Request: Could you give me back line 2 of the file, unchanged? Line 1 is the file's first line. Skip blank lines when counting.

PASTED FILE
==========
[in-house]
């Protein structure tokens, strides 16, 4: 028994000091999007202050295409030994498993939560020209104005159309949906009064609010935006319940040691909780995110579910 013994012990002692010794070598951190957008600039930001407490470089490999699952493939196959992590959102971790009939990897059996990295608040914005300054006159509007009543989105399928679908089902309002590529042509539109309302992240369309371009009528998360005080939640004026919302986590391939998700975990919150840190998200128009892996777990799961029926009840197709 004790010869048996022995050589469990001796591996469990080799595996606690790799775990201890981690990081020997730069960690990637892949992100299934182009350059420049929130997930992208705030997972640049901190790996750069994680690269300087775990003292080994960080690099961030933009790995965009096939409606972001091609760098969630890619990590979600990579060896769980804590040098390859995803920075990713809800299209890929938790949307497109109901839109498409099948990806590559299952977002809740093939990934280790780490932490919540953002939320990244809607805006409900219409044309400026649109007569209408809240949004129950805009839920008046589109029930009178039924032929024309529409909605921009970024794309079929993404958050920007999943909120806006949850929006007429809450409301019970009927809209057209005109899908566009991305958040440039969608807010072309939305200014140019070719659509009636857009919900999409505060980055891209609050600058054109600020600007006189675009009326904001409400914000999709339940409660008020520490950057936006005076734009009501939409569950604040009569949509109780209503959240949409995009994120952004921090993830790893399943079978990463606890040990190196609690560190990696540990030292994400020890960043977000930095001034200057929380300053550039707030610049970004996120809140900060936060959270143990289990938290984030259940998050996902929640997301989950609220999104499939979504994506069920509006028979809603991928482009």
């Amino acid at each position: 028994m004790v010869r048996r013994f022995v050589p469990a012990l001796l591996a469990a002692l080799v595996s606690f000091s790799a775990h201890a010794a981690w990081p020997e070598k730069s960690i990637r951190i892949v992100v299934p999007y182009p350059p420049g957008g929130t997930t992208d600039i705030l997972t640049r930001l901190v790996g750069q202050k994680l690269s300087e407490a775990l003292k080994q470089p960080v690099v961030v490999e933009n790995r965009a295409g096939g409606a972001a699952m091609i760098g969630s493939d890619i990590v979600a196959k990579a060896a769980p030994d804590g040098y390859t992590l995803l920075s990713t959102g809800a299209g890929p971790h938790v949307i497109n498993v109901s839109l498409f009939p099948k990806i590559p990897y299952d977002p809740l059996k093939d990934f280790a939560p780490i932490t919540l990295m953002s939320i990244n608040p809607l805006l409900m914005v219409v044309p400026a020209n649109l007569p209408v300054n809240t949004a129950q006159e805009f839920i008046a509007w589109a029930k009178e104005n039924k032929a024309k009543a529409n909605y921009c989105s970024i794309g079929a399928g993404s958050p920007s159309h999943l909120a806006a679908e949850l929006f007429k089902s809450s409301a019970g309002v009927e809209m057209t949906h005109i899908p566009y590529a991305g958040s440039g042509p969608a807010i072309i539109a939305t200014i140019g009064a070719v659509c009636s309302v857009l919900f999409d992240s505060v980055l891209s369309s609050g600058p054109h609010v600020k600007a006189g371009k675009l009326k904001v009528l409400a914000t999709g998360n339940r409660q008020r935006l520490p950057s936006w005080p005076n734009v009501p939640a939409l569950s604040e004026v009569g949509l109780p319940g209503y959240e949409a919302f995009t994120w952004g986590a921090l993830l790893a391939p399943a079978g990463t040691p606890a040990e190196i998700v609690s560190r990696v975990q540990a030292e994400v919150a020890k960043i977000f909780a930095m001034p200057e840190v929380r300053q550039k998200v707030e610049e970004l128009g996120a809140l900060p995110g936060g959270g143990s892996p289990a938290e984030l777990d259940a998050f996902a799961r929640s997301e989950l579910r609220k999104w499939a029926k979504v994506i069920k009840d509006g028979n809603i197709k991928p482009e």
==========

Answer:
């Protein structure tokens, strides 16, 4: 028994000091999007202050295409030994498993939560020209104005159309949906009064609010935006319940040691909780995110579910 013994012990002692010794070598951190957008600039930001407490470089490999699952493939196959992590959102971790009939990897059996990295608040914005300054006159509007009543989105399928679908089902309002590529042509539109309302992240369309371009009528998360005080939640004026919302986590391939998700975990919150840190998200128009892996777990799961029926009840197709 004790010869048996022995050589469990001796591996469990080799595996606690790799775990201890981690990081020997730069960690990637892949992100299934182009350059420049929130997930992208705030997972640049901190790996750069994680690269300087775990003292080994960080690099961030933009790995965009096939409606972001091609760098969630890619990590979600990579060896769980804590040098390859995803920075990713809800299209890929938790949307497109109901839109498409099948990806590559299952977002809740093939990934280790780490932490919540953002939320990244809607805006409900219409044309400026649109007569209408809240949004129950805009839920008046589109029930009178039924032929024309529409909605921009970024794309079929993404958050920007999943909120806006949850929006007429809450409301019970009927809209057209005109899908566009991305958040440039969608807010072309939305200014140019070719659509009636857009919900999409505060980055891209609050600058054109600020600007006189675009009326904001409400914000999709339940409660008020520490950057936006005076734009009501939409569950604040009569949509109780209503959240949409995009994120952004921090993830790893399943079978990463606890040990190196609690560190990696540990030292994400020890960043977000930095001034200057929380300053550039707030610049970004996120809140900060936060959270143990289990938290984030259940998050996902929640997301989950609220999104499939979504994506069920509006028979809603991928482009």